magnes

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See also: magnés and mágnes

English[edit]

Etymology[edit]

From Latin magnēs.

Noun[edit]

magnes

  1. Obsolete form of magnet.
    (Can we find and add a quotation of Edmund Spenser to this entry?)
    • 1588, G[abriel] H[arvey], “[Greenes Memoriall; Or Certaine Funerall Sonnets.] Sonnet XVII. His Exhortation to Atonement and Love.”, in Fovre Letters, and Certaine Sonnets, especially Touching Robert Greene, and Other Parties by Him Abused: [], London: Imprinted by Iohn Wolfe, for Edward White, OCLC 84013514; republished as J[ohn] P[ayne] C[ollier], editor, Fovre Letters, and Certaine Sonnets (Miscellaneous Tracts Temp. Eliz. & Jac. I), [London: s.n., 1870], OCLC 907145924, page 77:
      Magnes and many thinges attractive are, / But nothing ſo allective under ſkyes, / As that ſame dainty amiable ſtarre, / That none but griſly mouth of hell defyes.

Part or all of this entry has been imported from the 1913 edition of Webster’s Dictionary, which is now free of copyright and hence in the public domain. The imported definitions may be significantly out of date, and any more recent senses may be completely missing.
(See the entry for magnes in
Webster’s Revised Unabridged Dictionary, G. & C. Merriam, 1913.)

Anagrams[edit]


French[edit]

Pronunciation[edit]

Verb[edit]

magnes

  1. second-person singular present indicative of magner
  2. second-person singular present subjunctive of magner

Anagrams[edit]


Latin[edit]

Etymology[edit]

From Ancient Greek μαγνήτης λίθος (magnḗtēs líthos, Magnesian stone), after Lydian city Magnesia ad Sipylum (modern-day Manisa, Turkey), named after the Greek region of Μαγνησία (Magnēsía), whence came the colonist who founded it. In ancient times the city was a primary source of mysterious stones that could attract or repel each other, which were eventually named after it.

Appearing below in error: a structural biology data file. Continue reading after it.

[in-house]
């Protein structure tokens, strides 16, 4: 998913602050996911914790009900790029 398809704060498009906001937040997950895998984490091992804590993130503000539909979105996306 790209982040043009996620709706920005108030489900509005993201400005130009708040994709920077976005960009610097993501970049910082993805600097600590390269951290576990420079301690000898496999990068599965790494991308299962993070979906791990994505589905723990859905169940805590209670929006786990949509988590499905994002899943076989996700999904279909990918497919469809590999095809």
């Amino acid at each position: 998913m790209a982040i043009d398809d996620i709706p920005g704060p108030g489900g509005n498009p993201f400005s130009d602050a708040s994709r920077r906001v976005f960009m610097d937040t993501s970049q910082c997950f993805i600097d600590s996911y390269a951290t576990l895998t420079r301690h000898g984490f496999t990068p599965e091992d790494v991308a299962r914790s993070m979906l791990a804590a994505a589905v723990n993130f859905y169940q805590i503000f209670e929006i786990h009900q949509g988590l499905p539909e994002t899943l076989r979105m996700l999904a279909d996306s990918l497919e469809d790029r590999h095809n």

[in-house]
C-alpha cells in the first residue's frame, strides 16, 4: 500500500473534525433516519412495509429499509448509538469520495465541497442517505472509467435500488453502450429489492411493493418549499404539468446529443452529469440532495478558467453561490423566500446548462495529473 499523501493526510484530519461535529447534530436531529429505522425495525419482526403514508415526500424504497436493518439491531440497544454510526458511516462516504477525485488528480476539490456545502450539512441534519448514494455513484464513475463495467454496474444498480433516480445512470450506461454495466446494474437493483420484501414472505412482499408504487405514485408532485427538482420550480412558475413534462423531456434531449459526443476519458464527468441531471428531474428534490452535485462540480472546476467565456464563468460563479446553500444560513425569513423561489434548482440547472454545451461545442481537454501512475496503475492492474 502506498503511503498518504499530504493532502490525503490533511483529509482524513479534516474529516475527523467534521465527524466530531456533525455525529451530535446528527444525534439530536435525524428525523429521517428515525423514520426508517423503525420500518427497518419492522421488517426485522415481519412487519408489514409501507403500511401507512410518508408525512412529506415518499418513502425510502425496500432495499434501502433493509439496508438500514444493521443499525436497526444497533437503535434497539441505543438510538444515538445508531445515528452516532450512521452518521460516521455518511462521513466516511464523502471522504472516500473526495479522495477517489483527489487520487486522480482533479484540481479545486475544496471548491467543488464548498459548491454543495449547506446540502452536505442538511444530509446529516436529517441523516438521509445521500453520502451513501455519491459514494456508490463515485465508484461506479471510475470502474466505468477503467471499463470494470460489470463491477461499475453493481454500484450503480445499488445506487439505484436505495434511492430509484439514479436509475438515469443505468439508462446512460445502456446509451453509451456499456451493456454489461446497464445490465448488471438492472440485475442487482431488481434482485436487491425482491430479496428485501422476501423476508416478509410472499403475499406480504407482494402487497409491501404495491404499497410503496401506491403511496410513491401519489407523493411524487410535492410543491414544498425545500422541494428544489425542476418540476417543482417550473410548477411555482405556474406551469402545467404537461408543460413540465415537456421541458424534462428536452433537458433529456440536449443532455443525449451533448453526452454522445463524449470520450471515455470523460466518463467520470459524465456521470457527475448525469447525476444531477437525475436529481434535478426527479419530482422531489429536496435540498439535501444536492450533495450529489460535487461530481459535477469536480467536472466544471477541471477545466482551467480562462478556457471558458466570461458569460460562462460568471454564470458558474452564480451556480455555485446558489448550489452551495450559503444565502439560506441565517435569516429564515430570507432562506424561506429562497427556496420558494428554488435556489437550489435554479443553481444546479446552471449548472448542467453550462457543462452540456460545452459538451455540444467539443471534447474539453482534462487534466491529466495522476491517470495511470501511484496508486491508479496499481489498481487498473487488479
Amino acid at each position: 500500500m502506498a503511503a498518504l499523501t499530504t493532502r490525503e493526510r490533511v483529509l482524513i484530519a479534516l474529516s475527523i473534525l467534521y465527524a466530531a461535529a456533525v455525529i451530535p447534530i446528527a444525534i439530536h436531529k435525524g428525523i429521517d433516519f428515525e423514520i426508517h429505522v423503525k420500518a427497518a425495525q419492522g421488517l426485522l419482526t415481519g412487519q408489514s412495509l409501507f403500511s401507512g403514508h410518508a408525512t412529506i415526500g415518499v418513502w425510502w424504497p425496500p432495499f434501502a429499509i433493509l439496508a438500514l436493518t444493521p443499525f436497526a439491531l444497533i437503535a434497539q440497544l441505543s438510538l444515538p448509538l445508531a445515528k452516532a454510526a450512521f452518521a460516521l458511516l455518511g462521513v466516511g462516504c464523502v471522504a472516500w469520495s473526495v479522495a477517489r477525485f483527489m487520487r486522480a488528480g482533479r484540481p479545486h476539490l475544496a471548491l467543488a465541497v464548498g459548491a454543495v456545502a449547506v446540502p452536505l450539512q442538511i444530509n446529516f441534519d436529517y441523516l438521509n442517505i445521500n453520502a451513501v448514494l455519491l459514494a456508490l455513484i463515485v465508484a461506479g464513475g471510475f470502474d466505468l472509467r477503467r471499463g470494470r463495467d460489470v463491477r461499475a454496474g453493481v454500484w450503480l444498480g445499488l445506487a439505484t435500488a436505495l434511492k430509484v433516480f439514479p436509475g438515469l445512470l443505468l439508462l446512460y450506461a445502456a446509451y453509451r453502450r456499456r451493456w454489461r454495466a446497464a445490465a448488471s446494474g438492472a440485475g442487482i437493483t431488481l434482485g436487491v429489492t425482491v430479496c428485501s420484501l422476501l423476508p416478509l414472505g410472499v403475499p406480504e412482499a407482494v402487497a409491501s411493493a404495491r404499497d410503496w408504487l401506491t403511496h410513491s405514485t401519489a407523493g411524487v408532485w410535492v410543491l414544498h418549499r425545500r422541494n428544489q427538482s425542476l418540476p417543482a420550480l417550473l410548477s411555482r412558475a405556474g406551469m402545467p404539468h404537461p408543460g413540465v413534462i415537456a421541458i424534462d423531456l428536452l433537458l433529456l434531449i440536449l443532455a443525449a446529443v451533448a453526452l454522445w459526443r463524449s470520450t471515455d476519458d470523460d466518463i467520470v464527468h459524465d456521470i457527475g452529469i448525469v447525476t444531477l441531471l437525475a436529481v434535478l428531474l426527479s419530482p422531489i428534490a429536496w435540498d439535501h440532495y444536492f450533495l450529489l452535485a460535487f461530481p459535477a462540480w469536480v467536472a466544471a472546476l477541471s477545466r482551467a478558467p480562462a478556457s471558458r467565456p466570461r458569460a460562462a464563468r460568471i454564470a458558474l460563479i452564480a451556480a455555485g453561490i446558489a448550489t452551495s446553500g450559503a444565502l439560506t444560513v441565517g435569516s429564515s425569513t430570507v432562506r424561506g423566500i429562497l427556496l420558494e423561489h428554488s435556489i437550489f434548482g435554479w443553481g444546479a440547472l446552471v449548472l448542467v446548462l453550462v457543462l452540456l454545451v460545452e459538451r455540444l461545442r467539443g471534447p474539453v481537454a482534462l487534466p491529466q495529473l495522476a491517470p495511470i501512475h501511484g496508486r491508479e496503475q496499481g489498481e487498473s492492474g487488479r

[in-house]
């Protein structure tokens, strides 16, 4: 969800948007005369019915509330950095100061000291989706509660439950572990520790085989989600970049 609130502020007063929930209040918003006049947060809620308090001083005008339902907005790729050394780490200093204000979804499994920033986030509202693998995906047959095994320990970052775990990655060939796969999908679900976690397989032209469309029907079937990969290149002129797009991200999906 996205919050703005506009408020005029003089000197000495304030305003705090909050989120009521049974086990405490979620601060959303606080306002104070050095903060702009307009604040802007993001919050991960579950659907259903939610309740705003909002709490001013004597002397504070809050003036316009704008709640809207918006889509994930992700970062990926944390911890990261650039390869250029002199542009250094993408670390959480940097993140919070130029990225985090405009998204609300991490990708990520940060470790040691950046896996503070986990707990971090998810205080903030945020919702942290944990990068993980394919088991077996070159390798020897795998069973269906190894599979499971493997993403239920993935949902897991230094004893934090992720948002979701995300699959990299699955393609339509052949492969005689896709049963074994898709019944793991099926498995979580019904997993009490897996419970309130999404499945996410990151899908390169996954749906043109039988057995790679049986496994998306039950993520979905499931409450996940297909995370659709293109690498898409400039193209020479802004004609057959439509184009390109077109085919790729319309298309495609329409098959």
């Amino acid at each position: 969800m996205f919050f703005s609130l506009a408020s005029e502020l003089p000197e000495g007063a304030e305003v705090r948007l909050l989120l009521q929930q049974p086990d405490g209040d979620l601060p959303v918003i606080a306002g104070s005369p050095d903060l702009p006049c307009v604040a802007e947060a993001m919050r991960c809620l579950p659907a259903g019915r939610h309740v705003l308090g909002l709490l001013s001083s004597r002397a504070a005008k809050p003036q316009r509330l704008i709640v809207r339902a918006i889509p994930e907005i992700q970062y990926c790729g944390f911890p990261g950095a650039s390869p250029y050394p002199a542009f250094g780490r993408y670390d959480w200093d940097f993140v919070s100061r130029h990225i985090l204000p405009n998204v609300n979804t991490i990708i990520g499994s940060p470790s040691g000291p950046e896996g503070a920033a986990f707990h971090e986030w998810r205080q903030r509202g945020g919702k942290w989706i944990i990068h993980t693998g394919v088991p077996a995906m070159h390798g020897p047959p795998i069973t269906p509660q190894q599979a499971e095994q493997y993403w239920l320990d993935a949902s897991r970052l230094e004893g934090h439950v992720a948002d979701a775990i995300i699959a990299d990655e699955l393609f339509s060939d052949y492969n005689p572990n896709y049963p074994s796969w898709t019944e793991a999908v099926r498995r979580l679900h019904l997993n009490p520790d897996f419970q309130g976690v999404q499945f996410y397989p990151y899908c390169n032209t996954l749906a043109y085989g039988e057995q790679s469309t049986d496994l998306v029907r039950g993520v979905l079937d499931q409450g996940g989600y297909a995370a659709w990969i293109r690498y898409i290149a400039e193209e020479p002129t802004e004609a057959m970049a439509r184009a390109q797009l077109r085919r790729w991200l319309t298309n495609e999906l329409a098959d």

Pronunciation[edit]

Noun[edit]

magnēs f (genitive magnētis); third declension

  1. magnet, lodestone

Declension[edit]

Third-declension noun.

Case Singular Plural
Nominative magnēs magnētēs
Genitive magnētis magnētum
Dative magnētī magnētibus
Accusative magnēta
magnētem
magnētēs
Ablative magnēte magnētibus
Vocative magnēs magnētēs

Adjective[edit]

magnēs (genitive magnētis); third-declension one-termination adjective

  1. magnetic

Declension[edit]

Third-declension one-termination adjective.

Number Singular Plural
Case / Gender Masc./Fem. Neuter Masc./Fem. Neuter
Nominative magnēs magnētēs magnētia
Genitive magnētis magnētium
Dative magnētī magnētibus
Accusative magnētem magnēs magnētēs magnētia
Ablative magnētī magnētibus
Vocative magnēs magnētēs magnētia

References[edit]

  • magnes in Charlton T. Lewis and Charles Short (1879) A Latin Dictionary, Oxford: Clarendon Press
  • magnes in Charlton T. Lewis (1891) An Elementary Latin Dictionary, New York: Harper & Brothers
  • magnes in Gaffiot, Félix (1934) Dictionnaire Illustré Latin-Français, Hachette
  • magnes in The Perseus Project (1999) Perseus Encyclopedia[1]
  • magnes in Harry Thurston Peck, editor (1898) Harper's Dictionary of Classical Antiquities, New York: Harper & Brothers
  • magnes in William Smith, editor (1848) A Dictionary of Greek Biography and Mythology, London: John Murray

Middle English[edit]

Alternative forms[edit]

Etymology[edit]

From Latin magnēs, from Ancient Greek μαγνήτης λίθος (magnḗtēs líthos, Magnesian stone). Doublet of magnete.

Pronunciation[edit]

  • IPA(key): /ˈmaɡnɛs/, /ˈmaɡnɛːs/

Noun[edit]

magnes

  1. (rare) lodestone (a magnetic stone that is an ore of iron)

Descendants[edit]

References[edit]


Polish[edit]

Pronunciation[edit]

Noun[edit]

magnes m inan

  1. magnet

Declension[edit]

See also[edit]